Weston Park Primary School forecasts £270k loss of income as parents donate

Weston Park Primary School, in Denton Road

Weston Park Primary School, in Denton Road - Credit: Google

Weston Park Primary School has forecast a £270,000 loss of income, which it has attributed to funding cuts from the government, falling rolls and the impact of Covid-19. 

The school which serves Stroud Green, Hornsey and Crouch End, wrote a letter in November asking parents to make voluntary donations as it faced “very difficult decisions” to meet the following year’s budget.  

Based in Denton Road, the school said its financial struggles meant it was “inevitable” that it had to seek “alternative” funding, but that its decision to ask parents for support was “not taken lightly”.  

A parent, who asked not to be named, told the Ham&High Weston Park Primary School was a “very good”, well-run school, but that its financial struggles were “quite scary”.  

"It’s a lot of money which no amount of selling cakes or comedy nights is going to raise,” the parent said.  

They added that asking parents for financial help could widen the divide between schools in richer and poorer areas: “I don’t think that should be any kind of official solution.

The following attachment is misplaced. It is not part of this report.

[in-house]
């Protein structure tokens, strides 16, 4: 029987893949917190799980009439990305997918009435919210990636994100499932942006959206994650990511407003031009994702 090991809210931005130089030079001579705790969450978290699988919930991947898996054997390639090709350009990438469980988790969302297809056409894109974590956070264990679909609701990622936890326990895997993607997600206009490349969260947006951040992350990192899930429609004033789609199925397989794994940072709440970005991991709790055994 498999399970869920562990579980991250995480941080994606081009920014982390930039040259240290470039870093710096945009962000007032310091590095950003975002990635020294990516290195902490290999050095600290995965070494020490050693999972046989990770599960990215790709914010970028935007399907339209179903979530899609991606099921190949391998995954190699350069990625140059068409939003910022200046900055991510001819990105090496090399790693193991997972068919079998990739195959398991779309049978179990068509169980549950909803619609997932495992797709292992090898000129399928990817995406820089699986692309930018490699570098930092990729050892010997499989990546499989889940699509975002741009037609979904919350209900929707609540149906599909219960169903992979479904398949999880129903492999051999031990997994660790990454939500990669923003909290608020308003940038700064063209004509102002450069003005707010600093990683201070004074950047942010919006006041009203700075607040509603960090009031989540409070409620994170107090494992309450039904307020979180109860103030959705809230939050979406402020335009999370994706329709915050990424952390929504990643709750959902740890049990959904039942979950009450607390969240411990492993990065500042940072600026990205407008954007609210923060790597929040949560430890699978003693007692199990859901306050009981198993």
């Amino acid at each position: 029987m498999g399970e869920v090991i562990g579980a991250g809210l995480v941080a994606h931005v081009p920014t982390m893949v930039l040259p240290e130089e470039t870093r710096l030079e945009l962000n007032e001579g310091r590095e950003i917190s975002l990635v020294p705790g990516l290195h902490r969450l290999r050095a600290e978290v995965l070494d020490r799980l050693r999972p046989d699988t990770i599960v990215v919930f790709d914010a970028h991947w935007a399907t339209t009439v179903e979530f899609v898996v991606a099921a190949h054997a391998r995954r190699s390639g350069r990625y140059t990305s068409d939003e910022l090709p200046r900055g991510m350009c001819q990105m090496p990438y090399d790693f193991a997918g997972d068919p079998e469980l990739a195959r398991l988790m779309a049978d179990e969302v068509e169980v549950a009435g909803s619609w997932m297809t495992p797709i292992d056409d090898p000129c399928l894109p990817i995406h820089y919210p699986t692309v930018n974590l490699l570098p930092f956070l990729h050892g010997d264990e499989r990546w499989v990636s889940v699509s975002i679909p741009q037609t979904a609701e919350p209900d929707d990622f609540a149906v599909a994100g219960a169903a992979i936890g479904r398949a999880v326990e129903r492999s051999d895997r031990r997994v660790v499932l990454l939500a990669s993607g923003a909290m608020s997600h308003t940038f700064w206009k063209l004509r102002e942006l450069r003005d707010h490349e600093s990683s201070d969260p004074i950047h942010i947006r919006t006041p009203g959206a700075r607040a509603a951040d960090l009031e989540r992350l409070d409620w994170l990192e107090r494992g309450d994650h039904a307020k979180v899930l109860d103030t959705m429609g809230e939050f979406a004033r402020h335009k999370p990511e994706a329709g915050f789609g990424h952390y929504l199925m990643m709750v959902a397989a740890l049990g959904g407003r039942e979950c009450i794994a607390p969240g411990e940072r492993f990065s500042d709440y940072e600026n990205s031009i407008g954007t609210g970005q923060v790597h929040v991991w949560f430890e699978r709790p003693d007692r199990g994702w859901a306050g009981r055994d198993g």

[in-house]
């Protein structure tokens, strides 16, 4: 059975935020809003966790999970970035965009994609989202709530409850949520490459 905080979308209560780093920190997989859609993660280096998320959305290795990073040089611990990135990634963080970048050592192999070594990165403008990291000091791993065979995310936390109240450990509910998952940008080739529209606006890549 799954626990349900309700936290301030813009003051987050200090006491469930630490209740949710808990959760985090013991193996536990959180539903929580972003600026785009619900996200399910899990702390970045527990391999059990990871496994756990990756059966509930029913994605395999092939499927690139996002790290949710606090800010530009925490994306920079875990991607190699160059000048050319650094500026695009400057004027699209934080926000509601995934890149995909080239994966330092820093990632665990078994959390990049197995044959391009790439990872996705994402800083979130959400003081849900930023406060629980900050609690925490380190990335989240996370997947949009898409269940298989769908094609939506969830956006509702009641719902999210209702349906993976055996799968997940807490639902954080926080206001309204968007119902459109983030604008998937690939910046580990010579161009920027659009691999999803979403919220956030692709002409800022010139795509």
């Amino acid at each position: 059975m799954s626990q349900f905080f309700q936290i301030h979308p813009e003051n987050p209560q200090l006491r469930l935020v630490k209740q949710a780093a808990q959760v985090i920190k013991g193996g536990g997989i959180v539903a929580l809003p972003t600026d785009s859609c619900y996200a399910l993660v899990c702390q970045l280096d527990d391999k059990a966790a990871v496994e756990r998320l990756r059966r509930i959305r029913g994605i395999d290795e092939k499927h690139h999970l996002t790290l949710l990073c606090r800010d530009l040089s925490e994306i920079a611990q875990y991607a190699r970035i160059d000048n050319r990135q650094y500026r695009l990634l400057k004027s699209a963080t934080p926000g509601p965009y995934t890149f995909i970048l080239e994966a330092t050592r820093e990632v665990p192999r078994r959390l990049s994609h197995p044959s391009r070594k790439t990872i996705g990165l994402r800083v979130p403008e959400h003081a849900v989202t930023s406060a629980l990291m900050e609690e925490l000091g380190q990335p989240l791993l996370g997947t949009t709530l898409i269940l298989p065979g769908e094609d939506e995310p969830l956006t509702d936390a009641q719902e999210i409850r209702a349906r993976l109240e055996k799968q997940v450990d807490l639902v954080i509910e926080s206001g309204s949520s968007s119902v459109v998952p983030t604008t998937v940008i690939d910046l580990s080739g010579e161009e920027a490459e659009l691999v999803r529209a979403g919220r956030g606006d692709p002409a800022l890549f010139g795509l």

“Living in the fifth most advanced economy in the world and parents are being asked to contribute to keep their children's schools afloat, that doesn't make sense to me.” 

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Weston Park headteacher Katie Coombes said the £270,000 figure was a forecast from November, and that the pandemic had “undeniably” impacted its ability to generate income, namely through the closure of the school, its nursery and clubs.  

“Parents and carers had suggested voluntary contributions to us as a means of raising some much-needed funds, and to ensure that we can maintain an enriching, high-quality curriculum for our pupils here at Weston Park Primary,” Mrs Coombes said.   

“The decision to go ahead with voluntary contributions wasn’t one that we took lightly at the time, but feedback since from parents and carers has indicated their support for this initiative."

The headteacher said cuts to education budgets since 2015 were still having a net negative financial impact when balanced against the announcement of an increase in overall school funding in August 2019.  

A spokesperson for the Department for Education said government data showed per-pupil funding for five to 16-year-olds will be 2.6 per cent higher in real terms in 2021-22 than in 2010-11.  

They added that an exceptional costs fund was started last year which allowed schools to claim up to £75,000.